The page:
Tips to Drive a Motorhome Safely

If you have never driven a motorhome before, you may find it to be quite a disorienting and daunting prospect. Driving a motorhome safely is a bit more challenging than driving a smaller vehicle safely. But it is not too hard to learn, and you should adjust relatively quickly.

Following are some tips which can help you get started on the right track for a pleasant and safe motorhome vacation.


1. Be prepared for long, wide turns

The most obvious difference between driving a motorhome and driving a smaller vehicle is that the large size of your vehicle means that you will need to be making long, wide, slow turns.

If you need to make a tight turn, the trick is to do two things:

1. Put more width between yourself and the obstacle you need to pivot around.
2. Start your turn earlier rather than later.

That second step may seem counterintuitive, and may make you feel uneasy. But if you watch videos, you can see these principles demonstrated.

If you are ever in any doubt about your ability to make a particular turn, do not do it. If you absolutely must, get someone outside the vehicle to help you.


steering wheel


2. Do not follow other drivers too closely

Because it takes longer to stop a motorhome, you need to make sure that you are putting more distance between yourself and the drivers in front of you. Following closely puts them and you at risk.


Keep distance in driving


3. Be prepared for longer brake times

Even if you have an open road in front of you, you need to keep your longer brake times in mind constantly.

Say for example you are driving down a hill starting at the top. If you start at the same speed you would normally in a car, you will probably be surprised by how fast you are going by the bottom. Start out slower so that your brakes have less to do. Use the appropriate gear as well.


4. Make sure you are centered in your lane

Because a motorhome is also wider than a regular vehicle, it can be difficult at first to gauge your position in your lane. One thing which can help is to stick with driving in the lane closest to the shoulder. That way if you veer too far to the right, at least you will not veer into traffic.

Plus, this is the lane you are expected to drive in if you are going more slowly, which you probably will (and should) be. If there are cars piled up behind you, do use the turnouts. This is courteous to other drivers. It is also safer, since you will then not have angry people trying to pass you. This will reduce tailgating as well.


stay on lane


5. Do not pull into spaces without someone outside to help

If you are trying to park your motorhome, whether in a parking lot or an RV park, you should not attempt to do so entirely on your own.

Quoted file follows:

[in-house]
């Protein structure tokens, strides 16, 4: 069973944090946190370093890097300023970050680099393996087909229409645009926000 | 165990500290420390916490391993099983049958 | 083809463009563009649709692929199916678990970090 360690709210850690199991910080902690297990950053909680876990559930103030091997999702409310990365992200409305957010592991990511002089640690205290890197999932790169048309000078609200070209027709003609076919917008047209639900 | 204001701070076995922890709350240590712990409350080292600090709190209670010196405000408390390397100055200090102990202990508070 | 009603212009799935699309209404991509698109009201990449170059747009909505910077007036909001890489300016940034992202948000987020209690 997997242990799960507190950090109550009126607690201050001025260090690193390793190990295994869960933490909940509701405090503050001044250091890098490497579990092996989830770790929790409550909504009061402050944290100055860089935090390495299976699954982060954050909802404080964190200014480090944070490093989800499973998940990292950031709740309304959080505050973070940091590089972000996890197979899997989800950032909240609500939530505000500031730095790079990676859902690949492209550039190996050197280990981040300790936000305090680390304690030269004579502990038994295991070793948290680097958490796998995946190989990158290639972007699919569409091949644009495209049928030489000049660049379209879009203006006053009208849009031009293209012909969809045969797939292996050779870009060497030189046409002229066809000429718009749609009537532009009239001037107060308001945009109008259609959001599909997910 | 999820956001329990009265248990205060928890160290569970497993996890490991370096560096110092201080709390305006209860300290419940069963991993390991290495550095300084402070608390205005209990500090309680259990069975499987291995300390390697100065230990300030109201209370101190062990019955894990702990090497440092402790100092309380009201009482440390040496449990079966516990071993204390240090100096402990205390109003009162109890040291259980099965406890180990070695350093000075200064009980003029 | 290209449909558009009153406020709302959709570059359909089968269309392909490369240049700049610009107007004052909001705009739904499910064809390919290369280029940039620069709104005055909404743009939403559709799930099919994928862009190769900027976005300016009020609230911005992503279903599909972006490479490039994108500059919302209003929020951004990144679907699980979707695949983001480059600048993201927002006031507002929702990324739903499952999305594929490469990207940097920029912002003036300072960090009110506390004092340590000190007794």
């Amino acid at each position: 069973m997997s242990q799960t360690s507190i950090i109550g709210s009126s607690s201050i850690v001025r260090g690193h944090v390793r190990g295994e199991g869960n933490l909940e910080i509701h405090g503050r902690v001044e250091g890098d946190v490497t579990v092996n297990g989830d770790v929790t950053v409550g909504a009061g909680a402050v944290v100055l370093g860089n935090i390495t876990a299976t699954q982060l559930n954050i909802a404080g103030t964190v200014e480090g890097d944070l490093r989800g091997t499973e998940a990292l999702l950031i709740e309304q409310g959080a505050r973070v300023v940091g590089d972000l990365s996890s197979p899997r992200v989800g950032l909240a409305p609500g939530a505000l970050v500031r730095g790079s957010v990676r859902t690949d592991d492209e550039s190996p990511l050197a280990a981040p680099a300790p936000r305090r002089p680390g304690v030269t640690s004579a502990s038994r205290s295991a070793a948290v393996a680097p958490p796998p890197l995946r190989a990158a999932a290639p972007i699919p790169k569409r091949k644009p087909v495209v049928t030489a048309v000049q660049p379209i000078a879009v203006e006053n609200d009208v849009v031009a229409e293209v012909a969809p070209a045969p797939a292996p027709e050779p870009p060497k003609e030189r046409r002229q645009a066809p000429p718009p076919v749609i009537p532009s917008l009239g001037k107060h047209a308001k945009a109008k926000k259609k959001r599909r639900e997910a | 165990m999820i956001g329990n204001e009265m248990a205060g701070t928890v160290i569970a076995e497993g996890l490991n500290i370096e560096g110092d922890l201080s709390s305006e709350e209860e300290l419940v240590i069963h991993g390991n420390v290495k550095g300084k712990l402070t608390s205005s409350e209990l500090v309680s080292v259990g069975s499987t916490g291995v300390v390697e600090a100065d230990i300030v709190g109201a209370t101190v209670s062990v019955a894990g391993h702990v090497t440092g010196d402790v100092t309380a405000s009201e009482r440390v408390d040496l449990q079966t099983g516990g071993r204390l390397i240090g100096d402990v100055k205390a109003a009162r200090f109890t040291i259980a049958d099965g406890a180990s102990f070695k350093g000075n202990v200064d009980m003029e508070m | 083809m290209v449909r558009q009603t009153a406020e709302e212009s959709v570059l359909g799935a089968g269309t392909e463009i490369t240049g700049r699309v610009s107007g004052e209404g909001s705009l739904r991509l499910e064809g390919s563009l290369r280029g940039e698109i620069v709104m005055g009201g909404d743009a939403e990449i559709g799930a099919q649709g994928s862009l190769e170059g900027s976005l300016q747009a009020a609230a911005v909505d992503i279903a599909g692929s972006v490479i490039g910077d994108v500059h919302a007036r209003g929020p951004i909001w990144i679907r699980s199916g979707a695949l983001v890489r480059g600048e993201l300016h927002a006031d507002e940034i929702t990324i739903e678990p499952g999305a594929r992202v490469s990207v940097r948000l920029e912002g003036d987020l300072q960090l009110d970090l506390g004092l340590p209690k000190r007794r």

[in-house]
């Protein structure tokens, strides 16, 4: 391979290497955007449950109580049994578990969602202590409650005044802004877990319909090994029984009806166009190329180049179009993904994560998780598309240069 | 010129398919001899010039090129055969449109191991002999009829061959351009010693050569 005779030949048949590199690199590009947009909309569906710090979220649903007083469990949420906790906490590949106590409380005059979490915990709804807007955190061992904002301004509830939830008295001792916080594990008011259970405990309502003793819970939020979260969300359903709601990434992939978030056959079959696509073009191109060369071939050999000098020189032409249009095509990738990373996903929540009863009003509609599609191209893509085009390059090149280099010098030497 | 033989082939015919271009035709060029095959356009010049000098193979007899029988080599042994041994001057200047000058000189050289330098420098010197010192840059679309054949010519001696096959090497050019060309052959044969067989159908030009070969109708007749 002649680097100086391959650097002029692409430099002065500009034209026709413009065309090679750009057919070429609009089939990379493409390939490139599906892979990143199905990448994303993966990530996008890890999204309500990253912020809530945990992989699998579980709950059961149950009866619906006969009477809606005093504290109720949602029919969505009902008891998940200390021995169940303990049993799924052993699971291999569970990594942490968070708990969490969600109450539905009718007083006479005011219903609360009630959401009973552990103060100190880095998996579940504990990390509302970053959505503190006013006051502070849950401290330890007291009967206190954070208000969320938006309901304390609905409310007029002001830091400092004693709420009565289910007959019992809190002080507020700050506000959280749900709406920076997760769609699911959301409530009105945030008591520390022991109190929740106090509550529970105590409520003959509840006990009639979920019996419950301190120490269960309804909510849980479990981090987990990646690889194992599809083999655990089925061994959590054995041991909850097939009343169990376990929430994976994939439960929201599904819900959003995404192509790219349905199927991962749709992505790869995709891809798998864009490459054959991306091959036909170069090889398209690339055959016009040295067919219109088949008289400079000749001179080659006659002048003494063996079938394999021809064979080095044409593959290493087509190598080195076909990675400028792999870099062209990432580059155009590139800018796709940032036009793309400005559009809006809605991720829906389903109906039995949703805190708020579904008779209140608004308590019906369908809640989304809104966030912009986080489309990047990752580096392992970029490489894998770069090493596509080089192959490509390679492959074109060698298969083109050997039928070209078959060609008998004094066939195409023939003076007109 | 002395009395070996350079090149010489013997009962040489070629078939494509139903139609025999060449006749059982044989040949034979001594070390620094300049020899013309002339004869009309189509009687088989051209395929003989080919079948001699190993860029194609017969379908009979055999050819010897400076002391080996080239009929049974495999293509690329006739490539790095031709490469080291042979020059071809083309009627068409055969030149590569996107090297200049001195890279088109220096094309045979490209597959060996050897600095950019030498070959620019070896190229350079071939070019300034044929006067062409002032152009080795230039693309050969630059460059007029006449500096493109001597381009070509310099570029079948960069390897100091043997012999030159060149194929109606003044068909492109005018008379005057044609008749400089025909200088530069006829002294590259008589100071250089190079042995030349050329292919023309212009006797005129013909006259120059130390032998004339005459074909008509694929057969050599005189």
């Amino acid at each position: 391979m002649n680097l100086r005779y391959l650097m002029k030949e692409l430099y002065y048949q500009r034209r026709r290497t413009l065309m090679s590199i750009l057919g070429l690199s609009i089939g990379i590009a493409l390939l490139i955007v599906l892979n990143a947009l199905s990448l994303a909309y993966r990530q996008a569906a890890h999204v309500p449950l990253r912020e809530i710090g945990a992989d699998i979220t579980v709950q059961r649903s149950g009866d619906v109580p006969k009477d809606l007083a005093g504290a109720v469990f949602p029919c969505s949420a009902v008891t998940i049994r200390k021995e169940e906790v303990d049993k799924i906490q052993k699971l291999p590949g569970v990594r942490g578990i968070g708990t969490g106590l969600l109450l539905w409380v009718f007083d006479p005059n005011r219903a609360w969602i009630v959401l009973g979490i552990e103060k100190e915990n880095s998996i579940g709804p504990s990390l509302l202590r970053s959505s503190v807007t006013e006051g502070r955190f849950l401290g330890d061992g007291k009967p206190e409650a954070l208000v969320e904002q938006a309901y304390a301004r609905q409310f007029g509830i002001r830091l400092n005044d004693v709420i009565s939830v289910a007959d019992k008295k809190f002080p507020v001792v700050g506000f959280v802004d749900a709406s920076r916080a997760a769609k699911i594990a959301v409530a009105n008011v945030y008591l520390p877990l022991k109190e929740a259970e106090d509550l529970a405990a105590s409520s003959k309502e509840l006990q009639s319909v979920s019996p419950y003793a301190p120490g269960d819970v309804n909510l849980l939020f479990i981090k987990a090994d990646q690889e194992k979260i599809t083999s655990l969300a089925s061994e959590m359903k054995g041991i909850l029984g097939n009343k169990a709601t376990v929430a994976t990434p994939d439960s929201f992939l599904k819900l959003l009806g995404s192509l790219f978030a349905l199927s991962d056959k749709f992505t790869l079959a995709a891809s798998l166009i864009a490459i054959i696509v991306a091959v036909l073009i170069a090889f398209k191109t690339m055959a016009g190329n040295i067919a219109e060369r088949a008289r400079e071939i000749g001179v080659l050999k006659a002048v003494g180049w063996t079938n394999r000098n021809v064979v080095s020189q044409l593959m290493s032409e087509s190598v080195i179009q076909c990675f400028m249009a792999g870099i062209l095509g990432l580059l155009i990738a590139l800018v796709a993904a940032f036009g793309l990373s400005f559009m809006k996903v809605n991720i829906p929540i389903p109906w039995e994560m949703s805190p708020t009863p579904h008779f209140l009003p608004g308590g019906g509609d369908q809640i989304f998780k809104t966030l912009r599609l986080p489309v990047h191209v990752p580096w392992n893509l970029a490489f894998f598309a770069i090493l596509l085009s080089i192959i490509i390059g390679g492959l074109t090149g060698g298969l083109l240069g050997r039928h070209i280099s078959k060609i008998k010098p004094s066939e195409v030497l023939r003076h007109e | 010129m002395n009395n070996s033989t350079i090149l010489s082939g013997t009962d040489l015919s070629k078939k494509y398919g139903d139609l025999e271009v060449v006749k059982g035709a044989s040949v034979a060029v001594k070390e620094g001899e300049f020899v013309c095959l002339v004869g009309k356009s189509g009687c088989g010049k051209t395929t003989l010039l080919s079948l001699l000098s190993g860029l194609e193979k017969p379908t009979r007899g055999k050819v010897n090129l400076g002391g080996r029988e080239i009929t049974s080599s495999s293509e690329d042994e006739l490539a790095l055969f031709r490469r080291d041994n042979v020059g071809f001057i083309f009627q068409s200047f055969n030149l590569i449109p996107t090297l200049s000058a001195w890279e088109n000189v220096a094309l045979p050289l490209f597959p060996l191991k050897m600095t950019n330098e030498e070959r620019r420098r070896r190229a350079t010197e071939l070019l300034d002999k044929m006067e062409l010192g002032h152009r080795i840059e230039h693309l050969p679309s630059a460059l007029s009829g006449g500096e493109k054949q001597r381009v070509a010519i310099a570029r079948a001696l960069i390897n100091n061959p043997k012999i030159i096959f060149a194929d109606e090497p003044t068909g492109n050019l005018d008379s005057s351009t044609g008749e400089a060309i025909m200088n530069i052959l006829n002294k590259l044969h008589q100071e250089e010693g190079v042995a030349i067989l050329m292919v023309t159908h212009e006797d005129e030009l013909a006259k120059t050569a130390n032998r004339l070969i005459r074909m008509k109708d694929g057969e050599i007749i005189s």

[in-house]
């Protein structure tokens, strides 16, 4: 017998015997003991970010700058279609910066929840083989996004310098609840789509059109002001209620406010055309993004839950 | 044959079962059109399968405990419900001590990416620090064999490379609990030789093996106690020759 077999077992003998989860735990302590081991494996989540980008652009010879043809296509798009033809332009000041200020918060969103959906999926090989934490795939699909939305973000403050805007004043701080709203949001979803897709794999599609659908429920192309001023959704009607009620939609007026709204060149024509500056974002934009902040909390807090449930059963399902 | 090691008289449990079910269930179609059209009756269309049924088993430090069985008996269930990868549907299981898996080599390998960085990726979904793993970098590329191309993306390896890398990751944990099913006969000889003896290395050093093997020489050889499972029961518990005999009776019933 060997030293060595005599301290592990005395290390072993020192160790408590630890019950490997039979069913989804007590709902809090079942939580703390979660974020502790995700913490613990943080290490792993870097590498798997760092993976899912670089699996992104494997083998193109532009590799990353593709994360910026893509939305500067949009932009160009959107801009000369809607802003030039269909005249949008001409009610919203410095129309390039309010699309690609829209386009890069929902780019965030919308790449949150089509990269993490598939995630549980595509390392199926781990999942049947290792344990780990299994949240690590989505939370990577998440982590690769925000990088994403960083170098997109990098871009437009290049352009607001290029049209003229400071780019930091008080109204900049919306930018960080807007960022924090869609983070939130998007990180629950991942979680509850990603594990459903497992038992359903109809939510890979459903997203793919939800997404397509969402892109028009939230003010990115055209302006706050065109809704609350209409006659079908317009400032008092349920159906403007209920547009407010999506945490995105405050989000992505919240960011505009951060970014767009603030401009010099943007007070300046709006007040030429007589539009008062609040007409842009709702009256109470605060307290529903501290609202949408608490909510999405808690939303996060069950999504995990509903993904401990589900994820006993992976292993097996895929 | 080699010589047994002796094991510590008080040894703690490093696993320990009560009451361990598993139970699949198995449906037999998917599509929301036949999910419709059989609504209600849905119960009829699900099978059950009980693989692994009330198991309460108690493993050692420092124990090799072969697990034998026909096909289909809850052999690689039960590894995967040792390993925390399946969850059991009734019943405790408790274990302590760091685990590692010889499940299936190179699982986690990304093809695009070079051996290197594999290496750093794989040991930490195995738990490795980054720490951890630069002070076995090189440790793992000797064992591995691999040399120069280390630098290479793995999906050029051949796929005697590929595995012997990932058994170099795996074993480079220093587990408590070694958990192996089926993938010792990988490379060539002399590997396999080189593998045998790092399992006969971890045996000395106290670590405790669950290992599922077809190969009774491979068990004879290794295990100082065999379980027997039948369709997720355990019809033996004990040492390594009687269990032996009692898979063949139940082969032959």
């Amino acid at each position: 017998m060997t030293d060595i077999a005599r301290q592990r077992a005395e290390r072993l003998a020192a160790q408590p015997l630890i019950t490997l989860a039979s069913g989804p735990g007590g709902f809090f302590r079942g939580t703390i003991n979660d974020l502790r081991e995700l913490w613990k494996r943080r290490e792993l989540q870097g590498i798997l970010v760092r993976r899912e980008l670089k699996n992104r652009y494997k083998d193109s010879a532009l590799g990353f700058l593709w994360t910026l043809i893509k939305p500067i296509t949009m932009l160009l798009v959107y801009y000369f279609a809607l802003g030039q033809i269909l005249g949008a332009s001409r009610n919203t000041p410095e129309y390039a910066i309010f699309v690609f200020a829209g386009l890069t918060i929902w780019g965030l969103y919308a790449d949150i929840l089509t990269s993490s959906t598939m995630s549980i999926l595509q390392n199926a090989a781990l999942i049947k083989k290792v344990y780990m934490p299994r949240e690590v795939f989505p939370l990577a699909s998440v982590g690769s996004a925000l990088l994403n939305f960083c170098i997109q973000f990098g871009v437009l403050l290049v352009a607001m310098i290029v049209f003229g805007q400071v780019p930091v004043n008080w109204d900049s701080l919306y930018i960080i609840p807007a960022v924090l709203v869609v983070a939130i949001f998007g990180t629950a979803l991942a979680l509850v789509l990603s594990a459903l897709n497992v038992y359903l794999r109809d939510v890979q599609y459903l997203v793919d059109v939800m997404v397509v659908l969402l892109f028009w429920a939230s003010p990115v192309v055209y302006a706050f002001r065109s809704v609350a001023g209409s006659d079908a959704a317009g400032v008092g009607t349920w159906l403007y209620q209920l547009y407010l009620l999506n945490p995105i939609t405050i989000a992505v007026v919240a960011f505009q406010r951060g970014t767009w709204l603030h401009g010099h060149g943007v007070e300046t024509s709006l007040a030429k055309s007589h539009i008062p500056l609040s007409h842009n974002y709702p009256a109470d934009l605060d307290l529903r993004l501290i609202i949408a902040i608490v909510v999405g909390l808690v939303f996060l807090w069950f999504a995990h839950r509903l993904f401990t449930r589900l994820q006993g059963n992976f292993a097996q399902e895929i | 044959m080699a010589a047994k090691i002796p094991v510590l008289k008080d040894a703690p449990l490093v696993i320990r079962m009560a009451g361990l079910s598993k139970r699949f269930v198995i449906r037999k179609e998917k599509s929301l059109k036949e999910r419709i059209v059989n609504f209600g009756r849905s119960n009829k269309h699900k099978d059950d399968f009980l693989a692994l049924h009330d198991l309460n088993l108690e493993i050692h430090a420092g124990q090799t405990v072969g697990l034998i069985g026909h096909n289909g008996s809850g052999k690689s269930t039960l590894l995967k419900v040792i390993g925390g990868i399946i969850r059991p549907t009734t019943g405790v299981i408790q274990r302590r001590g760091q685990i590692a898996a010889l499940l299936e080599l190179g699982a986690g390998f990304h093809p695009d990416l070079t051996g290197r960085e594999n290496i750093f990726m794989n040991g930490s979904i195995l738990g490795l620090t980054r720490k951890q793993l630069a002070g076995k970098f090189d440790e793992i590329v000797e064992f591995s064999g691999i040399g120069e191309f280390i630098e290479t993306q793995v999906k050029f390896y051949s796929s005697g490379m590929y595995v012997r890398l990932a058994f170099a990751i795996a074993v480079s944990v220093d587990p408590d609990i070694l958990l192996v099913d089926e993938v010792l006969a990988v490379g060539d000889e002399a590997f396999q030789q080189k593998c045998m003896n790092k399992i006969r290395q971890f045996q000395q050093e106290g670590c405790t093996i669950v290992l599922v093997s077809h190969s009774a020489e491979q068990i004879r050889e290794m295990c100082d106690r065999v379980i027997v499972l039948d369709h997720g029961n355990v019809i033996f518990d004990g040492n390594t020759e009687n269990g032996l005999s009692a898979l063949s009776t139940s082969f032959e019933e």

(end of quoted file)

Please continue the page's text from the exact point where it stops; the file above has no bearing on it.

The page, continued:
You need to have somebody outside to help you gauge the distance between the motorhome and other vehicles, as well as how aligned you are with the space.

Even experienced motorhome drivers do this, so as a beginner, there is no excuse not to. If you are traveling by yourself, ask a staff member at the RV park to assist you. Most park staff will not hesitate to help you out.


6. Never make assumptions about clearance

It’s very easy to forget that you are driving a vehicle which is quite a bit taller than you are used to. Always check clearance for tunnels, bridges, petrol stations, and so forth before you proceed in your rented motorhome. This is also something to keep in mind when you are planning your routes.


7. Be aware of the “tail swing”

The construction of motorhomes means that sometimes the front and back of the RV are actually comprised of separate pieces which turn at slightly different rates. This results in a “tail swing” which may be as high as 30 inches.

Be aware of how tail swing can affect the way that your vehicle turns. Compensate for it so that you can make your turns safely.


8. Watch out for wind

When driving a motorhome, your vehicle’s centre of mass is higher off the ground than it would be in a regular car. That means that wind can have more of an impact on your vehicle, causing greater instability.

Winds which a car would be able to handle with little difficulty can be quite problematic for a motorhome driver. So do not make assumptions about what you will be able to deal with. If the wind is giving you trouble, just pull over until it passes.


8. Use Caution and Common Sense When Driving Your Hired Motorhome

You now have some important tips to help you out while you are learning to drive the motorhome you hire for your next vacation. Take it slow, and do not be afraid to pull over when you need to. You should get the hang of it pretty quickly, and will be able to enjoy a safe and smooth motorhome experience.

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